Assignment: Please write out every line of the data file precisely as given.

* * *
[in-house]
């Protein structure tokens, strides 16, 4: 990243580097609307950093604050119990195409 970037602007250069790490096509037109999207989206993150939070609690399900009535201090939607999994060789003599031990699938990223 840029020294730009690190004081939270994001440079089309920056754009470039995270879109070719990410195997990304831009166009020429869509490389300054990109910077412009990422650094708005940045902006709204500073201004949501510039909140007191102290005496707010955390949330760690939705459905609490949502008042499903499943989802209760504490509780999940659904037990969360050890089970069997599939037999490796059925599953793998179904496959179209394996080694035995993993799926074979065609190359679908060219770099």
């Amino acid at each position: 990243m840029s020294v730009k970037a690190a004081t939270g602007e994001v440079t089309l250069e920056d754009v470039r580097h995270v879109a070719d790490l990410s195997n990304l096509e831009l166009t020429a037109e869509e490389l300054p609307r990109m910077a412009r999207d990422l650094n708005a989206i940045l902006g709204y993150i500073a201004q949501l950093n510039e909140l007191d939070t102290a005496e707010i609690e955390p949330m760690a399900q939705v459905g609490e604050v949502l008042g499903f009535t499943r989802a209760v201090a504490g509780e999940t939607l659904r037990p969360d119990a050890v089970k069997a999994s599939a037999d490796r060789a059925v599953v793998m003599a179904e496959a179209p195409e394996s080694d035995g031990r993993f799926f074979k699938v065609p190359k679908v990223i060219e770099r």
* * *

[in-house]
């Protein structure tokens, strides 16, 4: 990243580097609307950093604050119990195409 970037602007250069790490096509037109999207989206993150939070609690399900009535201090939607999994060789003599031990699938990223 840029020294730009690190004081939270994001440079089309920056754009470039995270879109070719990410195997990304831009166009020429869509490389300054990109910077412009990422650094708005940045902006709204500073201004949501510039909140007191102290005496707010955390949330760690939705459905609490949502008042499903499943989802209760504490509780999940659904037990969360050890089970069997599939037999490796059925599953793998179904496959179209394996080694035995993993799926074979065609190359679908060219770099």
């Amino acid at each position: 990243m840029s020294v730009k970037a690190a004081t939270g602007e994001v440079t089309l250069e920056d754009v470039r580097h995270v879109a070719d790490l990410s195997n990304l096509e831009l166009t020429a037109e869509e490389l300054p609307r990109m910077a412009r999207d990422l650094n708005a989206i940045l902006g709204y993150i500073a201004q949501l950093n510039e909140l007191d939070t102290a005496e707010i609690e955390p949330m760690a399900q939705v459905g609490e604050v949502l008042g499903f009535t499943r989802a209760v201090a504490g509780e999940t939607l659904r037990p969360d119990a050890v089970k069997a999994s599939a037999d490796r060789a059925v599953v793998m003599a179904e496959a179209p195409e394996s080694d035995g031990r993993f799926f074979k699938v065609p190359k679908v990223i060219e770099r």